Sal heard ripping.
Sal didn't like that sound.
Especially when that sound was coming from her living room, which a certain someone had been explicitly told to stay out of, not just by her, but by every authority he'd recognized. Em had even programmed him a dream where Captain Cannonball of sugar-cereal fame told him to stay out of the living room. If anything should've stopped him that would've been it.
And yet, clearly, he was in the living room.
She muttered something unprintable as she grabbed the flyswatter and stomped down the hall. That little shredding machine on legs was going to get it this time, especially if it was the curtains.
“It's not the curtains!” said the twelve step “Bright side of things” course in the back of her head and the top of her fridge underneath the phone book. “It's... a recording! Sure! Let's go with that!”
She didn't believe the twelve step course, but belief was the first step.
“It's not the curtains. It's not the curtains. It's not the curtains.” She repeated slowly, as she walked down the hall.
It was the curtains.
She wasn't surprised. Score one for pessimism.
Why was it always the curtains?
Sal stared at the seemingly innocuous little ball of metal, quivering at her expected wrath, then looked back at the torn shreds of blue ribbon that had been her new curtains. Had been. For the third time this week.
The quivering little ball stopped quivering and held stock still.
“Kevlar,” she repeated, with more of the very-angry-mother tone she'd somehow picked up between now and when she'd met this little ball of... fun. Yes. Fun. “I know that that's you.”
“Not.” The voice didn't look like it's coming from the ball, but it was.
“Not! Kevlar sleeping upstairs.”
“No, Kevlar is not sleeping upstairs.”
“Kevlar in kitchen, helping.”
“Kevlar is not in the kitchen, helping.” And he wouldn't be any time in the near future either, if she had anything to say about it. Cleaning batter off of the ceiling fan once was quite enough, thank you very much. “Kevlar is on my living room floor, where he shouldn't be, underneath my new curtains, which he was not allowed to touch, which have also, somehow, gotten shredded. That's where Kevlar is.”
“Kevlar not touch curtains.” The ball unrolled, and the little robot sat on her floor, looking up at her guiltily. “Kevlar only look.”
“If Kevlar was only looking, then who, pray tell, ripped my curtains?”
“Josephus isn't here.”
“Yep! Josephus rip curtains, run. Not here!”
“Josephus hasn't been here for three hours.”
“Josephus run very fast.”
Sal sighed. Time for Kevlar logic. “Kevlar, I'm a detective. You know what that means?”
“Not care.” Kevlar started picking something out of his claws. She didn't know what it was, but the twelve step optimist course assured her that it was not tiny bits of her curtains that would get scattered all over the house for the next 8 hours or so.
“It means,” she said, completely serious, “That I have psychic powers, and I can read your mind.”
“Can! You're thinking...” She closed her eyes and waved her hand in a very psychic way. “That I can't read you mind.”
The robot stared, completely silent for a moment, stuck in something midway between shock and awe, then slowly put his claws on top of his head. “Can't read through hands.”
“Can.” She put a little extra spite into the word, mostly fueled by the sight of the curtain bits stuck in his claws that he'd been trying to remove. The twelve step optimist course had nothing to say.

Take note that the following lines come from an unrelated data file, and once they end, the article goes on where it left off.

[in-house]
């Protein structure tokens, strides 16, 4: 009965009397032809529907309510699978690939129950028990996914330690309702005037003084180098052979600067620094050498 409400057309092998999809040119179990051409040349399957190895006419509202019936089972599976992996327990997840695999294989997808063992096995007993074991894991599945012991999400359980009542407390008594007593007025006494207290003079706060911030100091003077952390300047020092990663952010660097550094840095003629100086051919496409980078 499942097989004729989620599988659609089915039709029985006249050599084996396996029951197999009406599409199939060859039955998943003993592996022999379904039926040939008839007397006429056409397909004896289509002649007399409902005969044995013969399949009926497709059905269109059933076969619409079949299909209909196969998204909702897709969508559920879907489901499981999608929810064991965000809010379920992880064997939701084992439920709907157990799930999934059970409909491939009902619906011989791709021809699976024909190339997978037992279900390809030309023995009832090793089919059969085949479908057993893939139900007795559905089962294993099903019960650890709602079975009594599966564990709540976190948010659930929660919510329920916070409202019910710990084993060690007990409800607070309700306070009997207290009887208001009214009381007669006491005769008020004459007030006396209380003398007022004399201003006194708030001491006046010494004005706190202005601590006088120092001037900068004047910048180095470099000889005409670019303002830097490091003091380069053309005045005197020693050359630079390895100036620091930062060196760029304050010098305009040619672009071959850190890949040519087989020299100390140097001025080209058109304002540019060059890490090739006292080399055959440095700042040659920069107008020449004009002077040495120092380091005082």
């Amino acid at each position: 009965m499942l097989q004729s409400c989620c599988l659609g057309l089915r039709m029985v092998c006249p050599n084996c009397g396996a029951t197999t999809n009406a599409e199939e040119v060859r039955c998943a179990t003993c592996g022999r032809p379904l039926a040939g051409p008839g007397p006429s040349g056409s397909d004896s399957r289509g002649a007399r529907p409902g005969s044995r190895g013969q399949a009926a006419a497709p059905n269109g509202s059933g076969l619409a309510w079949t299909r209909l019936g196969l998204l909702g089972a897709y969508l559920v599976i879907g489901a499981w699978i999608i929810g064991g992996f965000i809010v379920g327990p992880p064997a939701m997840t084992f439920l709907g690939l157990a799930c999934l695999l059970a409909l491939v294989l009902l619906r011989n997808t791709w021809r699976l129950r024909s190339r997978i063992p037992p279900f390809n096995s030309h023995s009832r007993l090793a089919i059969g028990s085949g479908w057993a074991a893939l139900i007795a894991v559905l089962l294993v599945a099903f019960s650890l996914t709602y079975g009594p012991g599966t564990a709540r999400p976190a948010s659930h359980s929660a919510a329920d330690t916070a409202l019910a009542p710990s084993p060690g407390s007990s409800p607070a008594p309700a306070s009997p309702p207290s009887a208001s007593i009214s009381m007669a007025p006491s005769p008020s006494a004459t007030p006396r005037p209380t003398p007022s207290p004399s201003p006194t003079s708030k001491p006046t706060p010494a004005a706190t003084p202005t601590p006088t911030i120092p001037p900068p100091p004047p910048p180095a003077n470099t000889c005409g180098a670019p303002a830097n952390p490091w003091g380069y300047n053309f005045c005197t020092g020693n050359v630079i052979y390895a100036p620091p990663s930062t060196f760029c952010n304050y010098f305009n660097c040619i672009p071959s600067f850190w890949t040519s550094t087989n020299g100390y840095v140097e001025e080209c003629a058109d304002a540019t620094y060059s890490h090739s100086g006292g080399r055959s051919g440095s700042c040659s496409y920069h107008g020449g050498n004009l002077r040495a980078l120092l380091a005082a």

“Ok. Think something very hard, Mr not supposed to be in the living room anyway.”
He closed his eyes. She watched him for five seconds or so, smiling, before she finally spoke.
Kevlar almost fell over. “Hu-min cheat!”
“I didn't cheat. You would've noticed if I'd cheated.” She held her hands up, smiling and shaking her head. “Admit it. I'm psychic.”
“Not cheat?” Kevlar looked skeptical. “How know?”
“You're not listening, boltbrain. I'm psychic. Telepathic. Clairvoyant. Magical.” Sal did a sparkly motion with her hands on the last word. “And what's more, I can tell that you weren't just thinking about Captain Cannonball.”
The little robot started to look scared.
“You had a dream the other day, didn't you? Captain Cannonball came, and gave you cereal, and told you to stay out of my living room. You remember that, don't you? Of course you do, you were thinking about it!”
Kevlar panicked and backed up against the wall, hiding behind the shredded curtains. “No! Don't remember! Forgot! Didn't have! Not think! Hu-min stay out Kevlar head!” he wailed. “Don't like psi-kick!”
“I'm right!” She crowed. “And what's more, I can tell what you did! I see it in your mind! Admit it, Kevlar! You. Shredded. My. Curtains. You came in here, and climbed up the back of the couch, and jumped off to shred the curtains. Your mind tells all!”
“No more psi-kick! Admit! Admit! Admit curtains!”
“Good.” She crossed her arms. “And you know what happens when you shred the curtains. Time out.”
He finally peered out from behind the tattered ribbons. “Have to?”
“Shouldn't have shredded my curtains then.”
“Have to now?”
“Yes. Now.” She waved the flyswatter at him menacingly. “Or flyswatter and no dessert.”
He put his hands over his head again. “No flyswatter. Going now.”
“Good.” She barely resisted kicking the little robot as he walked out of the room. She breathed in, and out, just like she'd learned from the twelve step optimist course. He'll go do it. He'll do it quietly. She'd have an hour of quiet. Just one hour. One.
“...Curtains ugly anyway. Better now.”
She stared at him for a moment, twitching. He did not just...
“Oh, that is it!”
In retrospect, Kevlar's grip on the ceiling was rather impressive.
The holes he left in it were slightly less so.
But the twelve step optimist course made for wonderful replacement curtains.